Here’s today’s AdExchanger.com news round-up… Want it by email? Sign up here.
The IAB Tech Lab introduced Seller-Defined Audiences (SDA) in February as a post-cookie, post-ATT option for publishers to create targetable impressions without sending retargetable cookies or device IDs to DSPs. But standardizing contextual data taxonomies can be difficult, and the buy side lagged on SDA adoption.
SDA got a much-needed leg up last week, however, with the news that Google is launching a beta test for publishers to use SDA signals with Google Ad Manager (GAM). Trey Titone, NBCUniversal VP of product management for Demand Channel & Activation, has a useful blog post with an update on what’s new and speculation on why Google is lending SDA its support.
SDA is useful to Google because it’s an open solution released by an industry trade org. The Chrome and Android Privacy Sandbox proposals “are very much Google-created solutions thrust upon all of us,” writes Titone.
Supporting the main alternative to Google PPIDs (or “publisher-provided identifiers”), which are similar to SDA but native to the Google platform, eases some antitrust concerns.
SDA signals are also compliant with Apple ATT. The SDA signals are still being used by GAM, so they need to work across iOS.
Big Things Come In Shorts Packages
Are you tired of updates on YouTube copycatting TikTok?
It’s YouTube’s world; you only live here.
One new update is that Shorts creators will be able to join the YouTube Partner Program, which vets accounts to sell as “premium” supply, but more importantly, for creators, it unlocks all sorts of YouTube monetization goodies called “Fan Funding” (including Channel Memberships, Super Chat features that viewers use to promote comments during a livestream and direct fan payments, which YouTube dubs Super Thanks).
YouTube creators need 1,000 subscribers and 4,000 watch hours to join YPP. For comparison, Shorts creators must amass 1,000 subscribers and at least 10 million views over a 90-day period.
And that’s just one of YouTube’s three take-that-TikTok updates yesterday.
YouTube will also create a rev-share program specifically for Shorts. Shorts ads play between organic posts, unlike typical YouTube videos that can have pre-roll and even mid-roll ads. The Shorts rev-share will cut creators in on ads served around their videos, even when ads aren’t served to their videos.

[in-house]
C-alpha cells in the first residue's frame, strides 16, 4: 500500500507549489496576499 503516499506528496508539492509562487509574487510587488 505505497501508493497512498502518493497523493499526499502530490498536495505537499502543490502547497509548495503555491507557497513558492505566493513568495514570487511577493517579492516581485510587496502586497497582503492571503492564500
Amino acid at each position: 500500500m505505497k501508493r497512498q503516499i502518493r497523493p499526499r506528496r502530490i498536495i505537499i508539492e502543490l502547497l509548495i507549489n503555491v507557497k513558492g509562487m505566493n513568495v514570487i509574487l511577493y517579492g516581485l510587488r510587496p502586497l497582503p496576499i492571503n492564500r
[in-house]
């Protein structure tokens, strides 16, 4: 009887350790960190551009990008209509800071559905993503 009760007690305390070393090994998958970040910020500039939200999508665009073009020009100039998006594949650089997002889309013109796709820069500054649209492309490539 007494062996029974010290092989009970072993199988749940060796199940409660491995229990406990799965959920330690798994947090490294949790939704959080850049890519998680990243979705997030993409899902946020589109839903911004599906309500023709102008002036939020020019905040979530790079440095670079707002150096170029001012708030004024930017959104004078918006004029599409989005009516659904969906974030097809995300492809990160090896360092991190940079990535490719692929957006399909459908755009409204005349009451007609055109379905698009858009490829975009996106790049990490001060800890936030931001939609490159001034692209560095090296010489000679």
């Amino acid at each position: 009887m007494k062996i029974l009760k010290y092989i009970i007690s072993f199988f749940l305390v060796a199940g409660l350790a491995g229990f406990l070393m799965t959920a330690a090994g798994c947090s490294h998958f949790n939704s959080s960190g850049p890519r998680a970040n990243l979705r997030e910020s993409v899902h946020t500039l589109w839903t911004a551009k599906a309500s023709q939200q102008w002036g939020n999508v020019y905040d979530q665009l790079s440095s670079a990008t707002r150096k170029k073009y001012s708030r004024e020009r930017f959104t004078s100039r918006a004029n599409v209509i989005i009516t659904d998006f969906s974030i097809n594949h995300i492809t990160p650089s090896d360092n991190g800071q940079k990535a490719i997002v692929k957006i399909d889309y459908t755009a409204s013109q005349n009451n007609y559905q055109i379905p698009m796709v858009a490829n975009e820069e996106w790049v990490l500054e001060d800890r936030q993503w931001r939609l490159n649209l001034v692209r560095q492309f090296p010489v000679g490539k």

And at long last YouTube will allow licensed music for creators by covering some of the costs and cutting music rights-owners in on the rev-share.
A Vote Of Confidence
Scaled political ad targeting for CTV has (finally) arrived.
That means, ahead of this year’s midterm elections, streaming viewers will see more political ads aimed at them than ever before, The New York Times reports.
The ability to target ads to small segments of voters based on voting record, age, gender, shopping habits and ethnicity could prove invaluable for tight local races. And CTV’s superpower, so to speak, is its anchor on the IP address. There may be no cookies, but the IP can connect to a household or an individual and allow much more granular targeting.
For example, the campaign for Darrin Camilleri, who is running for Michigan State Senate, shared how it targeted 62,000 moderate women voters living in Michigan with ads promoting Camilleri’s pro-choice stance on abortion. And ads can be targeted to build familiarity in specific neighborhoods before Camilleri canvasses them in person.
“It’s been working incredibly well because a lot of people will say, ‘Oh, I’ve seen you on TV,’” Mr. Camilleri tells the Times. “They don’t differentiate” between TV and streaming, he added, “because you’re watching YouTube on your television now.”
But Wait, There’s More!
Tripadvisor Launches In-house Creative and Content Studio, Wanderlab. [release]
How BuzzFeed’s new president, Marcela Martin, is preparing for its next phase as a public company. [Digiday]
Facebook: Introducing collaborative ads for local delivery. [release]
YouTube’s ‘dislike’ and ‘not interested’ buttons barely work, per Mozilla study. [The Verge]
Gmail pilot program to keep political emails from being sent to spam. [Axios]
Brandtech Group’s Mobkoi business makes Chris Davis its global CRO. [MediaPost]
AnalyticsIQ taps data industry vet Kevin Dean as chief strategy officer. [release]
With its first CMO hire, OpenWeb hopes to ‘de-troll’ publisher comment sections. [Digiday]
Hivestack appoints Hector Gonzalez as chief revenue officer, US and LatAm. [release]
Courtney Chapman Coupe joins LinkedIn in the newly created role of head of original programming. [post]